Paul Walker was Hollywood’s archetypal pretty boy. Albeit typecast, Walker still managed to overcome his clichéd career choices by starring in films such as Hours (2013), Eight Below (2006) and Clint Eastwood’s Flags of Our Fathers (2006). However, the blue-eyed leading man was best known for his role as Brian ‘O Conner in The Fast & The Furious franchise.
Walker’s love of speed and racing led to his tragic and untimely death late last year. The altruistic 40-year-old star died in a car crash with his friend Roger Rodas, a 38-year-old pro-am racer. Their red 2005 Porsche Carrera GT smashed into a concrete light pole and burst into flames on Kelly Johnson Parkway in Valencia, Santa Clarita, California.
According to a CNN report at the time, “’Investigators determined the cause of the fatal solo-vehicle collision was unsafe speed for the roadway conditions.’ The high-performance 2005 Porsche Carrera GT was going ‘between 80 and 93 mph at the time the car impacted a power pole and several trees,’ the final report said. The posted speed limit on the Santa Clarita, California, office park road was 45 mph.”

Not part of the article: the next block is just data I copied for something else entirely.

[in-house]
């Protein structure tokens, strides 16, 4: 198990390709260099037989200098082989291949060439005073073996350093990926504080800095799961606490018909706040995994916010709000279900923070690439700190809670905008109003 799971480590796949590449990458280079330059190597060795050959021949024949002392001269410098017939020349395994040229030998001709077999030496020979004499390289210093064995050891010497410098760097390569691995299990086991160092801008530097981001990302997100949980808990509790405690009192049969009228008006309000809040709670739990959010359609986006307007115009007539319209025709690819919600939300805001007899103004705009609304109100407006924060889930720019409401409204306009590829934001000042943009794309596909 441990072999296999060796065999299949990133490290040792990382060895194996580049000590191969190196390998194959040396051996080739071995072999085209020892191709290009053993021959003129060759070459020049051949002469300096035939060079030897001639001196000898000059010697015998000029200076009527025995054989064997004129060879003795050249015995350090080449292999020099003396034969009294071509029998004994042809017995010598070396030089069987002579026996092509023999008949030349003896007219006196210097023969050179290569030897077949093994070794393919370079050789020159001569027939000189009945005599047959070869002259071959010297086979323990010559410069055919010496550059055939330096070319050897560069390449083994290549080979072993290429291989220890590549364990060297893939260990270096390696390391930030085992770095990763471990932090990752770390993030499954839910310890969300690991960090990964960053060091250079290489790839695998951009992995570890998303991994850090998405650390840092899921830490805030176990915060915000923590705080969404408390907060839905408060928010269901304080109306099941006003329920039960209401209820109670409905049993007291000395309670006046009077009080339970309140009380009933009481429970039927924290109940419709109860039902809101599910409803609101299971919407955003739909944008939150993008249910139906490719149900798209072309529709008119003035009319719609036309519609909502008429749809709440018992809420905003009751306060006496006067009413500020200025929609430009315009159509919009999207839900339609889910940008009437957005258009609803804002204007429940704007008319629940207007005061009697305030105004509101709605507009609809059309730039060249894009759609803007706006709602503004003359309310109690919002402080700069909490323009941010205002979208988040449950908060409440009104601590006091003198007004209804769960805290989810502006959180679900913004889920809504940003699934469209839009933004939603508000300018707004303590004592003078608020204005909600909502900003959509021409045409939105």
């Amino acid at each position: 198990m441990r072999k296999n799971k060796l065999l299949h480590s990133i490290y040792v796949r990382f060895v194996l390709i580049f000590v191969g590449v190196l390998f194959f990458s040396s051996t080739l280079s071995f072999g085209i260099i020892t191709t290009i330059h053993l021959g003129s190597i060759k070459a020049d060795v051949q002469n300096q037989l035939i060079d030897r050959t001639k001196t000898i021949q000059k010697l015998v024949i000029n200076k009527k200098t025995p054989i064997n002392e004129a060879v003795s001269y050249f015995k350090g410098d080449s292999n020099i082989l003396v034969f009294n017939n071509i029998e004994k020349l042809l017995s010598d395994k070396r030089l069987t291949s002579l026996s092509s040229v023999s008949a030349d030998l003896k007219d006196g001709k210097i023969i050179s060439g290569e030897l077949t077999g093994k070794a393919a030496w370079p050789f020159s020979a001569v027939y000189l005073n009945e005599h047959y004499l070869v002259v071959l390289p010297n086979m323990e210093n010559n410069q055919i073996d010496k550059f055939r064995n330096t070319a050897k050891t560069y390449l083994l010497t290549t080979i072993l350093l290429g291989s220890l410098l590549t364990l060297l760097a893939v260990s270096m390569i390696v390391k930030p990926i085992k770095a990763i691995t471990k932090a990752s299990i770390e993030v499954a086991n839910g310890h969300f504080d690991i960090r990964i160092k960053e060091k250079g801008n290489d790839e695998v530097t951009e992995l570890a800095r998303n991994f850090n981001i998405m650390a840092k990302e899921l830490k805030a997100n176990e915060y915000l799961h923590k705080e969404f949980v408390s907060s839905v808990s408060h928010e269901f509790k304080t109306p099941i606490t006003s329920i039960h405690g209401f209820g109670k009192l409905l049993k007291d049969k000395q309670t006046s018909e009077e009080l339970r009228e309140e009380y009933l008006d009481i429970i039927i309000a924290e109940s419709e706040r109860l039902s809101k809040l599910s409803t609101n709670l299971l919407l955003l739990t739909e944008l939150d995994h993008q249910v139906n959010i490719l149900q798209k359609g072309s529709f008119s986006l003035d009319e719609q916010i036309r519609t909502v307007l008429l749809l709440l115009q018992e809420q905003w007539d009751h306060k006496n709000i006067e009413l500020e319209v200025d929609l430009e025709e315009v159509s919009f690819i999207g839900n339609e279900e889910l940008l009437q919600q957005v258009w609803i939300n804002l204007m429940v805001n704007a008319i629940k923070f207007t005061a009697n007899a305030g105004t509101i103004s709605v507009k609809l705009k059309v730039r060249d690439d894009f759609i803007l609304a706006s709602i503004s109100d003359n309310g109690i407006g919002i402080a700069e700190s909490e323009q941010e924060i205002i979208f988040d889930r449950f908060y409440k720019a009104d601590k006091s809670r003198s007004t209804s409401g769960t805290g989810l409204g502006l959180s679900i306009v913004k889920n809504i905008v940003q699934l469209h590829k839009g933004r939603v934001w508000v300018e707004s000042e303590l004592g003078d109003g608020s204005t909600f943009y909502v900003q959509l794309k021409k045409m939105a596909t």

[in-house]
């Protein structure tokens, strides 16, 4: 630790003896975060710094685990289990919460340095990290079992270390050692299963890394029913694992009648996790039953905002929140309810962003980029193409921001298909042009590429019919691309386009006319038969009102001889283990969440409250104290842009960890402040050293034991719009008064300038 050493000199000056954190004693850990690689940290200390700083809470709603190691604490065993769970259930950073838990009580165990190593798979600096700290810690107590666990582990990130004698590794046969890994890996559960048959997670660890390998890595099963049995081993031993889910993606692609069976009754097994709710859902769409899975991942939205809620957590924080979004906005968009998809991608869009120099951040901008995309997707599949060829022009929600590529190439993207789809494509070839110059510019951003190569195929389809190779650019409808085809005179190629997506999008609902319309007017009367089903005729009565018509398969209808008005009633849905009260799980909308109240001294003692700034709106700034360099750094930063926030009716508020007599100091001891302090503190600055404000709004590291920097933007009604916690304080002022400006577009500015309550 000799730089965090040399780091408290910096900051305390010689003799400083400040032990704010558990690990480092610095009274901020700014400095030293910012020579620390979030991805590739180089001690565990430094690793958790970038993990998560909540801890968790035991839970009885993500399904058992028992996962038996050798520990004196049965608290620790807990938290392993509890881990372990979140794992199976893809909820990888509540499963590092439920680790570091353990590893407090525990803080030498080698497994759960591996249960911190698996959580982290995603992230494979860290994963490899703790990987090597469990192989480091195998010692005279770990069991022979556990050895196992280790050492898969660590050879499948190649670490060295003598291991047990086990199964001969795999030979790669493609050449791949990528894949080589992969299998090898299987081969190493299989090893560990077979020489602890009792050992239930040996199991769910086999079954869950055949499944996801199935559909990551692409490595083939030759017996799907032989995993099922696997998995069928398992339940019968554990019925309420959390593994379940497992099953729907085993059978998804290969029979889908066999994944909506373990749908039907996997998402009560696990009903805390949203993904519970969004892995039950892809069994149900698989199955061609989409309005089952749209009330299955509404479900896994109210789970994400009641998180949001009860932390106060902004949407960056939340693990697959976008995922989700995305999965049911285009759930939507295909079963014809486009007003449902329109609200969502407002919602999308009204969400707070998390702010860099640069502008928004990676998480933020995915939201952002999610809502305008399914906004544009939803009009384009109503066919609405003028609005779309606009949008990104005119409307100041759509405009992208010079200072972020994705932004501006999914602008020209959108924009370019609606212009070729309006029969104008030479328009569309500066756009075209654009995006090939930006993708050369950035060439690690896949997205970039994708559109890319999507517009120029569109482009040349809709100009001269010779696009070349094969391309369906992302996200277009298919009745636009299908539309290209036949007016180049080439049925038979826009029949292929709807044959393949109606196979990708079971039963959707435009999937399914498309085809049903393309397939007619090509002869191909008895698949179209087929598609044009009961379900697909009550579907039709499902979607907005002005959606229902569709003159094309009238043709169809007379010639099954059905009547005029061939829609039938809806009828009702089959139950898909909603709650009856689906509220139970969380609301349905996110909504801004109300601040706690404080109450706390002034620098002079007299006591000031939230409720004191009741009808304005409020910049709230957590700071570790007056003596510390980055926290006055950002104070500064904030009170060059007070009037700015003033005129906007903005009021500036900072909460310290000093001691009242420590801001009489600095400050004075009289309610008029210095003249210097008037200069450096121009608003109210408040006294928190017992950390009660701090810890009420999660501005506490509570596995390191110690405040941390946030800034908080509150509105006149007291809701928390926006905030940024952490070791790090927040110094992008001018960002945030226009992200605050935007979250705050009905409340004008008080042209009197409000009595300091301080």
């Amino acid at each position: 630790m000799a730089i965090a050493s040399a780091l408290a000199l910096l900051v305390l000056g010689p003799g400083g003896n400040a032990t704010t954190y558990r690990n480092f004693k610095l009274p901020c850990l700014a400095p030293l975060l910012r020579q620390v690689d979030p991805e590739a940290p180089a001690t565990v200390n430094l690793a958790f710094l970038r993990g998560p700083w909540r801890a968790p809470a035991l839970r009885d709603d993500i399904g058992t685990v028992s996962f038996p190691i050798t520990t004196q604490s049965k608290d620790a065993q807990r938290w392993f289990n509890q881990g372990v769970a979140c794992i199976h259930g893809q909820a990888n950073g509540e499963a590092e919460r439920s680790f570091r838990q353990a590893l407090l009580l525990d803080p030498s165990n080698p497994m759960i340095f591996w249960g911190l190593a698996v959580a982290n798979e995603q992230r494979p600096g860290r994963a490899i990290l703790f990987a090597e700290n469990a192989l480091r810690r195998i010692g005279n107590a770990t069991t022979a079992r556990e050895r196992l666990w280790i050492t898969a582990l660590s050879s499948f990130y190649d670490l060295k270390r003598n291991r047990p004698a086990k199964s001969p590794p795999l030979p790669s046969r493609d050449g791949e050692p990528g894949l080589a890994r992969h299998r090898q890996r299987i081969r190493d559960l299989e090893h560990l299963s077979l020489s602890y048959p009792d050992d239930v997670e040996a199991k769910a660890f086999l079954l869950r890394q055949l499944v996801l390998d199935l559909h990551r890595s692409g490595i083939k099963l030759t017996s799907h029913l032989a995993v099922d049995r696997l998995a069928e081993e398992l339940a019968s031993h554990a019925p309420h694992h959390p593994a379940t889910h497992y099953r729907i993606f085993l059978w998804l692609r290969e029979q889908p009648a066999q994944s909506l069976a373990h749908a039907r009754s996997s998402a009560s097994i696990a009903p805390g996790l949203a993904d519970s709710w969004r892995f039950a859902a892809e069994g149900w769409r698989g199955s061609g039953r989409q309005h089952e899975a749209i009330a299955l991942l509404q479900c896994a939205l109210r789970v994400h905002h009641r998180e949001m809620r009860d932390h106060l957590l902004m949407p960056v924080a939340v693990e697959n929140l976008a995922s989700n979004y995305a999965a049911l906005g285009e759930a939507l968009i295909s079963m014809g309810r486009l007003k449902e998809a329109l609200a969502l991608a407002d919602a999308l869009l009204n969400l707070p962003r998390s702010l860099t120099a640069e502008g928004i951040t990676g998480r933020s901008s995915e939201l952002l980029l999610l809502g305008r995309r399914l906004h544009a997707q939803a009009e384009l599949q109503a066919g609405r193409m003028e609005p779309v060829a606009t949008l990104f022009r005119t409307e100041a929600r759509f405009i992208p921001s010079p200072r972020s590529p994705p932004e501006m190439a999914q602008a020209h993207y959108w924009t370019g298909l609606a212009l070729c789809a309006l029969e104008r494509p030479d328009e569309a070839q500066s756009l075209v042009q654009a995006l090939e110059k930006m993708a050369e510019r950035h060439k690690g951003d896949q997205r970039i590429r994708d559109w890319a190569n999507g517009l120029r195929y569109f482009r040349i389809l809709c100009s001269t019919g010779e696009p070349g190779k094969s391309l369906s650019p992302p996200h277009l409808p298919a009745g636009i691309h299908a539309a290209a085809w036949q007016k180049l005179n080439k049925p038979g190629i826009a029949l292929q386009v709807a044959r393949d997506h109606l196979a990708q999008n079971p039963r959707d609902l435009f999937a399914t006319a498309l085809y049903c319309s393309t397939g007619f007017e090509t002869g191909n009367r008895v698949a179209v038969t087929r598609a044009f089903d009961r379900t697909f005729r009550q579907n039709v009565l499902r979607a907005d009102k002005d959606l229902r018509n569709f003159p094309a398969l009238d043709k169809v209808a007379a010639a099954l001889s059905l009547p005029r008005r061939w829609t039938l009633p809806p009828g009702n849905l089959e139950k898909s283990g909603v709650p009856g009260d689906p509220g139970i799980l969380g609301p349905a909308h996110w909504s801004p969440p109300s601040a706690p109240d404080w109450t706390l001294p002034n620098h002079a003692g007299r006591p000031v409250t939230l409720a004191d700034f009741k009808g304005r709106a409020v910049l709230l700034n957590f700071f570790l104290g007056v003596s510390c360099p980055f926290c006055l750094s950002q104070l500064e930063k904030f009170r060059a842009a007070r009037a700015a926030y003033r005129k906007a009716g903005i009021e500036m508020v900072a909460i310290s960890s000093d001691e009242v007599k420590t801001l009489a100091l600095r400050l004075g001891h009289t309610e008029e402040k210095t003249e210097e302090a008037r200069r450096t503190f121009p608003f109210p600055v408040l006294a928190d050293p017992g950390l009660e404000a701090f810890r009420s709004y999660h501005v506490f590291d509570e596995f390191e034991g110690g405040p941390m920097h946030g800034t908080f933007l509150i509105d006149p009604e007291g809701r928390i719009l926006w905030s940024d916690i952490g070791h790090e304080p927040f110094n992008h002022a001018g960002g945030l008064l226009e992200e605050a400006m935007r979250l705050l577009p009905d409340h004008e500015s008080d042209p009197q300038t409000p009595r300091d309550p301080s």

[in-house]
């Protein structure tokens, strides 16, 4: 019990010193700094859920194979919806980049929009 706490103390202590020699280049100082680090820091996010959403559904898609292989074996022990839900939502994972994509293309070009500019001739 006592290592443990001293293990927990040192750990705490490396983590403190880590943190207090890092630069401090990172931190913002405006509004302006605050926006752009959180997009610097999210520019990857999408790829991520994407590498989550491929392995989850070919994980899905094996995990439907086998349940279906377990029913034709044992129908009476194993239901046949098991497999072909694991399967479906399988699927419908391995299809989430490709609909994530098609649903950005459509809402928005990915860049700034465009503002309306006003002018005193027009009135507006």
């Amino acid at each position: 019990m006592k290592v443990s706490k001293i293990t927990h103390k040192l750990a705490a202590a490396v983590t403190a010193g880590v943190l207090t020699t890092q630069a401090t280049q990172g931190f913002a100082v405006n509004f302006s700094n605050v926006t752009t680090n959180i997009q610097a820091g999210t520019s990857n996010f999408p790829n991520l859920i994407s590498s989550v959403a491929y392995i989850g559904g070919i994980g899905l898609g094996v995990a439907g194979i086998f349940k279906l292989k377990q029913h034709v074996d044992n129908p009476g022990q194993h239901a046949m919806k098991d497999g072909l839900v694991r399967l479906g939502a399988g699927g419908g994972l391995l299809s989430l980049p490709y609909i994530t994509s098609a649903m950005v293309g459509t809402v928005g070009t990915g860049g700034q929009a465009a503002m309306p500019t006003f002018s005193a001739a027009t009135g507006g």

Walker was in the middle of filming Fast & Furious 7 at the time of his death. After a short hiatus, the cast and crew, obviously ravaged by grief, picked up the pieces and continued with the film. Yesterday (07/11/2014), studios stopped production of a “critical” scene due to the dangers involved. According to TMZ, “Producers brought in drivers who are ‘authentic street racers’ for the scene, where a souped-up yellow Chevelle races another car and dramatically pops a wheelie, as bystanders stand right by the track and cheer.”
Vin Diesel and the rest of the cast were still “prepping” for the scene when Universal Pictures suddenly halted production yesterday. It was allegedly due to insurance issues, but some sources veered off Spaceship Rational and blamed a quasi-preternatural “second crash” curse for the cancellation (synchronicity isn’t always equal to intellectual intuition).
The Fast & The Furious franchise will always be overshadowed by Walker’s death. Perhaps it is time to lay Brian O’ Conner to rest.